When building and maintaining a workforce it’s important to get as much feedback from employees as possible. One of the best tools to obtain this information is through Exit Interviews, conducted when an employee leaves a company. A formal exit interview is a way for both employees and managers to gather information about what worked well during employment, and what could be improved upon. As company’s battle in a war for talent, retaining good employees is critical, and this is a key way for leadership to learn more about what their team members have been experiencing while at work; often times receiving candid feedback. If looking to create an Exit Interview or audit the impact of your existing one, here are some key questions to consider:
Question: What was your favorite part about working at (company)?
- What was your favorite part about working at (company)?
- What was the most memorable experience?
- What was the most challenging?
- What was the most rewarding?
- What was the most meaningful?
Question: What was your least favorite part of working here?
Keep this in mind: You’re not asking for feedback because you think there’s something wrong with your company or that your team members aren’t doing their jobs well enough. You’re simply asking for help identifying ways in which you can improve as a leader, manager and employer—and your employees are more than happy to share their opinions on those things!
In other words, the “what” here isn’t so much what did they dislike about working at your company (or what did they like most), but rather how can we make sure that we don’t repeat mistakes made previously?
Question: How would you describe our company’s diversity and inclusivity?
Diversity and inclusivity are important to the health of your company. They impact the way you work together, how you communicate with customers, and what kind of products or services you offer. So why is it so important to talk about these topics? Because they’re part of your culture, which affects everything from how fast you get things done to whether or not people feel included at work.
Question: How would you describe your relationship with your supervisor?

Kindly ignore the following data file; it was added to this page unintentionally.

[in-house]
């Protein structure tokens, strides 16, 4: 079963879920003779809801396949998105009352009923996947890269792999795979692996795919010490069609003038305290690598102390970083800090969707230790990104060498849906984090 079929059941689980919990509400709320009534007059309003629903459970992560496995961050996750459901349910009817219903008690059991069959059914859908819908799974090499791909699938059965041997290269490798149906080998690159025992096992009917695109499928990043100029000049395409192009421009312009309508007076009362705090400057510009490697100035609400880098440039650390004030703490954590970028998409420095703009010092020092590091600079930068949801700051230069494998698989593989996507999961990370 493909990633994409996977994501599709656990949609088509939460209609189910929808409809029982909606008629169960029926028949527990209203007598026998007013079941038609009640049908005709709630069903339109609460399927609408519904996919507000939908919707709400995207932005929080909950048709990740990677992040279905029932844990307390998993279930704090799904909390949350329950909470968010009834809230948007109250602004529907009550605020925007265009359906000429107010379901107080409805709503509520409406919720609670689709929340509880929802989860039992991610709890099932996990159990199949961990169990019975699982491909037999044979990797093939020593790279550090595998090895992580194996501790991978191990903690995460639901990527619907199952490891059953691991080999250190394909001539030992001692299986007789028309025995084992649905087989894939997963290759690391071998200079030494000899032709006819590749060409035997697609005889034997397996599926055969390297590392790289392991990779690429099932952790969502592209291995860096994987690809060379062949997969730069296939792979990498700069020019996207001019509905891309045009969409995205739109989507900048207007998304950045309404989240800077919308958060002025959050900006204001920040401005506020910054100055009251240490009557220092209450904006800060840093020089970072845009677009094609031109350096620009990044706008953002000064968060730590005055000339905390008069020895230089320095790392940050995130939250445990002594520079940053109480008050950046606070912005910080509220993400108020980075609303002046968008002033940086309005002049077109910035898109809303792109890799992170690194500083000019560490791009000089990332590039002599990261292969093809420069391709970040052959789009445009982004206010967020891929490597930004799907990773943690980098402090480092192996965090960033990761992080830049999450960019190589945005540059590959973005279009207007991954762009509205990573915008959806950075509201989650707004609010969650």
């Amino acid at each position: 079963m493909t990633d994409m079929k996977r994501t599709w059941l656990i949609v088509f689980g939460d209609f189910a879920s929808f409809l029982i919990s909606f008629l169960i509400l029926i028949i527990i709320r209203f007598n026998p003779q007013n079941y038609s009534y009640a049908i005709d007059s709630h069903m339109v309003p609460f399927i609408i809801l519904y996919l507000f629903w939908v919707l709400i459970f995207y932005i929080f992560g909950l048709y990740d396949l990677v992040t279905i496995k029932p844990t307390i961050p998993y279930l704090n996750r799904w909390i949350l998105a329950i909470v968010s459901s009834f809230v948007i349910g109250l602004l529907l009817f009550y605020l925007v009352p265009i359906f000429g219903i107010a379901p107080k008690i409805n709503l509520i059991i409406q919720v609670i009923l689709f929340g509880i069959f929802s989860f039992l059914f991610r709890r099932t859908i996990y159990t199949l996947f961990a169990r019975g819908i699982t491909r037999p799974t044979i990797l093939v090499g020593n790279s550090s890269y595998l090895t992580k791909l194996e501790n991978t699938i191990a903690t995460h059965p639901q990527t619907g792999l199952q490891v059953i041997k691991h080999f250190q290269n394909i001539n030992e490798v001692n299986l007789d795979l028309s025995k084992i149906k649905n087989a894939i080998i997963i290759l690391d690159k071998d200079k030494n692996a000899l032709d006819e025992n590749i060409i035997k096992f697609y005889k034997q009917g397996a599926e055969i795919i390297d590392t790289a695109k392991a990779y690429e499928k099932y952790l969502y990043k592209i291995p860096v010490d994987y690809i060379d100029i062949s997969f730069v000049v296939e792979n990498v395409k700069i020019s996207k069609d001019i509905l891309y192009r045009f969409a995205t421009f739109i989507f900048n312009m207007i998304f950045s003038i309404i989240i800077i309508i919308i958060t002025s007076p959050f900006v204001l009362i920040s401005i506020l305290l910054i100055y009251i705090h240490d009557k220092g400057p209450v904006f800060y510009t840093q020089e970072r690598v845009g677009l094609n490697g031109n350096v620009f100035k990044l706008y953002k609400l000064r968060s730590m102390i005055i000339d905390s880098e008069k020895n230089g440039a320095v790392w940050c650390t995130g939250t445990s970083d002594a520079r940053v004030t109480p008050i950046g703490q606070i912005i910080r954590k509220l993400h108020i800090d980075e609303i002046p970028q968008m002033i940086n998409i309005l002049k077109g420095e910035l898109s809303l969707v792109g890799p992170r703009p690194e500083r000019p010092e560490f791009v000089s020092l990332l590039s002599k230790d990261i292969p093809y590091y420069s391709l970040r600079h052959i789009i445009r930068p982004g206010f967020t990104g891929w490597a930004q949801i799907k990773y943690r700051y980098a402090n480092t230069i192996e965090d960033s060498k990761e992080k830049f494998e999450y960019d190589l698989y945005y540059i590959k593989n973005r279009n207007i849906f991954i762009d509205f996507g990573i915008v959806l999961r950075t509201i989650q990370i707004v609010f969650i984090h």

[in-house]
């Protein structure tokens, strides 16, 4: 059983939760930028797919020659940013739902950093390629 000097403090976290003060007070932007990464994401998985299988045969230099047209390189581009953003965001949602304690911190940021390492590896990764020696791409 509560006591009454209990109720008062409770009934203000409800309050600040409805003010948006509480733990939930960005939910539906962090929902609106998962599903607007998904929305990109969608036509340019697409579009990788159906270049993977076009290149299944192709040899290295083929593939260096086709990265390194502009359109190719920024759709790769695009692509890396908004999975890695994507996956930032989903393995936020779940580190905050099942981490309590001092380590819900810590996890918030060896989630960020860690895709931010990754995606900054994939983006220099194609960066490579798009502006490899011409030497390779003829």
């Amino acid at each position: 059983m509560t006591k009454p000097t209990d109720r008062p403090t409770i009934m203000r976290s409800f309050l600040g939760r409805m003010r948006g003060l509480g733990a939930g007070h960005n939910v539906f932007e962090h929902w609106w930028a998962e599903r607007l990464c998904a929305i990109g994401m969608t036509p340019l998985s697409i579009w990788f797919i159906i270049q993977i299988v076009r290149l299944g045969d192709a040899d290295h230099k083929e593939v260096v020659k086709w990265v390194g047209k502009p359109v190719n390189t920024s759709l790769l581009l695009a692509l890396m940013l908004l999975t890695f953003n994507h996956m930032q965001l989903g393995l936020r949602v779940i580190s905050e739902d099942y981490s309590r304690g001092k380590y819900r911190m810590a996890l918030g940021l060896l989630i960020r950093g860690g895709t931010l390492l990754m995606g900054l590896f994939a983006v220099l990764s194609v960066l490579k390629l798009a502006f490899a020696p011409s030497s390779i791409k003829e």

- How did you work together? Did they give clear objectives and expectations? Did they create an environment where employees felt comfortable asking questions or seeking guidance? Did they make it clear that there was no right way to do something and that the only thing that mattered was getting results?
- What did they do that helped you succeed? Did they provide opportunities for training or mentorship within the organization or outside of it? Did their expertise add value to your work on a regular basis?
- What did they do that didn’t help you succeed? Were there any instances in which your supervisor demonstrated lack of accountability, failure to prioritize employee growth and development over company goals, or other patterns of behavior that negatively impacted your performance without providing proper training/mentorship.
Question: If there was one thing you could change about the way we do things around here, what would it be?
Another great way of framing the question is by telling employees that you’re interested in hearing how they think things could be better from the inside rather than from the outside (e.g., customers). If there were one thing that would improve this company for any reason, then what would it be?
If you’re looking for new ways to make your company better, conducting exit interviews is a great place to start. By asking the right questions, you can learn more about what employees like and dislike about the company and make it even better in the future. Interested in implementing an exit interview? Contact The Reserves Network today! We’ve been creating exit interviews for our customers and can help with yours too!